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Despite the controversy about his true political leanings that still bubbles up here and there, Shostakovich’s stock has not diminished since his death in 1975; if anything, it has risen, and he now stands as the leading musician of the Soviet Union under whose unforgiving umbrella he spent his whole career. Artists and writers in those difficult times learned to dissemble, and in music more than any other art form the dissembling is hard to detect and harder still to interpret. In addition, Shostakovich was an intensely shy and private man. His music thus poses the eternally teasing question of whether it means what it says or whether there are layers of hidden feeling beneath the surface. Is his childlike music really so innocent? Is his merrymaking the clown’s false grin? Could his apparent misery be anything other than real misery? Every listener must make his own intuitive judgment.

The Piano Quintet was composed in 1940 between the Sixth and Seventh Symphonies. The well-known Fifth Symphony, which, temporarily at least, had reinstated the composer in favor with the authorities, had raised him to a position where every work was performed and judged, with the expectation that he would maintain his position as the leading Soviet composer of the day. The Piano Quintet was an immediate success. It won the Stalin Prize in the same year and was played frequently by Soviet quartets, often with Shostakovich himself at the piano.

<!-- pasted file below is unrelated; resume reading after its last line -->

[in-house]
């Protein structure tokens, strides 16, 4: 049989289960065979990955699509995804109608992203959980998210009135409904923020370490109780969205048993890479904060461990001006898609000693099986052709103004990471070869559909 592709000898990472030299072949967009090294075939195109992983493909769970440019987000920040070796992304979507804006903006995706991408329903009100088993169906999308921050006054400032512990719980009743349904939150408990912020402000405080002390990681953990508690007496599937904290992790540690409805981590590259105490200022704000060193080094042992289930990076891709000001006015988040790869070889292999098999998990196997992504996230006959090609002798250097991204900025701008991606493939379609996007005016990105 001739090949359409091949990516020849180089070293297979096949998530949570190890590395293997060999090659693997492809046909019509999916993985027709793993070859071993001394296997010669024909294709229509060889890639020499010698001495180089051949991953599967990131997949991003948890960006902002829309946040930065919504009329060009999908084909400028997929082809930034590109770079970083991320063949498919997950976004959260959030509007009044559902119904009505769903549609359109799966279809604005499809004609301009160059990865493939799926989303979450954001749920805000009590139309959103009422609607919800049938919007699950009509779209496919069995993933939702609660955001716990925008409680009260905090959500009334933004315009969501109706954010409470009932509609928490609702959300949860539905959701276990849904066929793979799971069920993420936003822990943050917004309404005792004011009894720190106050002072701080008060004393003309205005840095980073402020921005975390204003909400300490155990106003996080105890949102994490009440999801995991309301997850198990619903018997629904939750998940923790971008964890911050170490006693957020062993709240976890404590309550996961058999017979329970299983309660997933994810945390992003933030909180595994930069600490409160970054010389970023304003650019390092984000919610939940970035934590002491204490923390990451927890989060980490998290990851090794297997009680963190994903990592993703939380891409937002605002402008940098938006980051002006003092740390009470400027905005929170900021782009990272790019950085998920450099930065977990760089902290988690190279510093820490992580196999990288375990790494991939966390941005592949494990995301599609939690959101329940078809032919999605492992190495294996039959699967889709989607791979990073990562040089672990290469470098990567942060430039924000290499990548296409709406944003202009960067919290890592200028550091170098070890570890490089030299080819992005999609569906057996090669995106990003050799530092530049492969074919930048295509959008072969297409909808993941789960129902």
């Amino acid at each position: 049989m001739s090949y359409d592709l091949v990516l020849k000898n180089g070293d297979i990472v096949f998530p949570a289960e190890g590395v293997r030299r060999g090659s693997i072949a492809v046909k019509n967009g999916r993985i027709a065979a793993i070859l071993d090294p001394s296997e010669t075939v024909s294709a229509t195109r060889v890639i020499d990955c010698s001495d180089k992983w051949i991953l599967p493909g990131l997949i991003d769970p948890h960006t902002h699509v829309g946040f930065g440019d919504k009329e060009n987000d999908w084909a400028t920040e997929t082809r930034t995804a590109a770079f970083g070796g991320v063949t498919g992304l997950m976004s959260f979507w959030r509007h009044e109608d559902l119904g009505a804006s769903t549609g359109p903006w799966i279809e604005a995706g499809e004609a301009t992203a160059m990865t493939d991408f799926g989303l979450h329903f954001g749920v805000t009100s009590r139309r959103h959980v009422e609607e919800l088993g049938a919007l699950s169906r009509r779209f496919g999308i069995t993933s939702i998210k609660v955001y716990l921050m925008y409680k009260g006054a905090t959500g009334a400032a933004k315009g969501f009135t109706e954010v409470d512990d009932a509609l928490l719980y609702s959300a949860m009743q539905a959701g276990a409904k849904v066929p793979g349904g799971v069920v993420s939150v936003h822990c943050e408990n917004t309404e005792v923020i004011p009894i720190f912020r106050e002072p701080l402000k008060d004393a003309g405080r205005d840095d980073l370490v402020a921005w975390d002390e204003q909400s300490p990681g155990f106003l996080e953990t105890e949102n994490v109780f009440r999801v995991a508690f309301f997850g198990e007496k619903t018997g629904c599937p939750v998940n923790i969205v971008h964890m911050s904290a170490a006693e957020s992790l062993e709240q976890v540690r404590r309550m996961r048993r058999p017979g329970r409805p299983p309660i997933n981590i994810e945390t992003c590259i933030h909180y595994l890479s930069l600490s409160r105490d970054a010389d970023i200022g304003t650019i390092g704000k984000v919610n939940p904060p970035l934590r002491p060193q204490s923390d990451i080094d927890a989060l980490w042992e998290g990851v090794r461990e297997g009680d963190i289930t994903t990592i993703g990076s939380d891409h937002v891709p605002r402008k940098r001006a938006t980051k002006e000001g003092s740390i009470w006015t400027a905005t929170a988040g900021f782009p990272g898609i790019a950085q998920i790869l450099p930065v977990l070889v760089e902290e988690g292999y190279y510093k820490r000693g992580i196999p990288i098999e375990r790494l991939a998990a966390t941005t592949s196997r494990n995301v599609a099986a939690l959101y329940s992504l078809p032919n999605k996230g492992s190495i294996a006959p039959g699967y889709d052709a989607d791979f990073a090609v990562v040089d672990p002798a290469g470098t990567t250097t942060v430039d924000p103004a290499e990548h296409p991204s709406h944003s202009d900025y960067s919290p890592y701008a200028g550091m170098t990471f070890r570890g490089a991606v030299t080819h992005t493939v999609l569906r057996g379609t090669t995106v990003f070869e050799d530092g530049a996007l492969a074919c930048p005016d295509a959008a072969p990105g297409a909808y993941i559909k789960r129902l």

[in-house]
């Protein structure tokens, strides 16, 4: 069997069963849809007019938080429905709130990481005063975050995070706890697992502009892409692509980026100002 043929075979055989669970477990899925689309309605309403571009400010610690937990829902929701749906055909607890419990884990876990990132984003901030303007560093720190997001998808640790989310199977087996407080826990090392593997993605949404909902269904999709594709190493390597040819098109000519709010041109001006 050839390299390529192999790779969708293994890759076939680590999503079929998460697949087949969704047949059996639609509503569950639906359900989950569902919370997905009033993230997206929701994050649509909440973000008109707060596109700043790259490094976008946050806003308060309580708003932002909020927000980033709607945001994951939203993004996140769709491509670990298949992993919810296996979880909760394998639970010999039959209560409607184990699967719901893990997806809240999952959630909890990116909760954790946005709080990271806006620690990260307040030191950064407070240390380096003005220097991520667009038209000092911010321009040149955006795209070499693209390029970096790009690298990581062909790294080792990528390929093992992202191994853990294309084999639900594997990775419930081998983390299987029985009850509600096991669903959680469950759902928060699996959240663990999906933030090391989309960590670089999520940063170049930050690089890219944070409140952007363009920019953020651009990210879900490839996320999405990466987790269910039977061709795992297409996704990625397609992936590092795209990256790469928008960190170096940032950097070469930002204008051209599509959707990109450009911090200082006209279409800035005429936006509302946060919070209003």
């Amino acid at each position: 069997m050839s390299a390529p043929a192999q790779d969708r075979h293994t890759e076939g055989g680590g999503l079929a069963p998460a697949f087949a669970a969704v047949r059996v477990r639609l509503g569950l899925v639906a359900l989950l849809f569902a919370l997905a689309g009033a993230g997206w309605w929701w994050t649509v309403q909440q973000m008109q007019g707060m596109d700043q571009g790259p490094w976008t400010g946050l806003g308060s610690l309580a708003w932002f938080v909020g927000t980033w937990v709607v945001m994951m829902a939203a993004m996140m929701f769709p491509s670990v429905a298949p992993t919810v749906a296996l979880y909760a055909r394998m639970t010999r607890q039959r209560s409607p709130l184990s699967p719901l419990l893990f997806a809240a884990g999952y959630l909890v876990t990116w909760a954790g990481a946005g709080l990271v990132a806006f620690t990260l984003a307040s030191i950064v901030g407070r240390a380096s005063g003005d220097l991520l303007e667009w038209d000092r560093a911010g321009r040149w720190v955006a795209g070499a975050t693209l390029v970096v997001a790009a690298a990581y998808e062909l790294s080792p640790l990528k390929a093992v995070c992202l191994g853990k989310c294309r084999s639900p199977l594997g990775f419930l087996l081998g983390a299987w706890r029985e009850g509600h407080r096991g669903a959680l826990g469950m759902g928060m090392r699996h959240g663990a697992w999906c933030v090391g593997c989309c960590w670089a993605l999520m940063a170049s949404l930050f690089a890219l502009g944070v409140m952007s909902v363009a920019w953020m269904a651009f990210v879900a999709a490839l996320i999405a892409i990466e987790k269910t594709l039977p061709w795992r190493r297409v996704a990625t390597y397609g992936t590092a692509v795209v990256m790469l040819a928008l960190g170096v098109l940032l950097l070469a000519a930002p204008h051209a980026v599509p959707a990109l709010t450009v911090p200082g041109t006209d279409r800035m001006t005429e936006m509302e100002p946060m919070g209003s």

There’s no satire here, no angst, and no trace of the introversion found in much of his late music. One is tempted to describe it as a happy work, if anything by Shostakovich can be so described. Its tonality, G minor / major, is secure, and the processes are transparent. The second movement fugue is serenely worked out, and the scherzo that follows is disarmingly ebullient. When the fifth and last movement glides to its charming close we can easily imagine that behind those inscrutable Soviet glasses the composer is actually smiling.  — Hugh Macdonald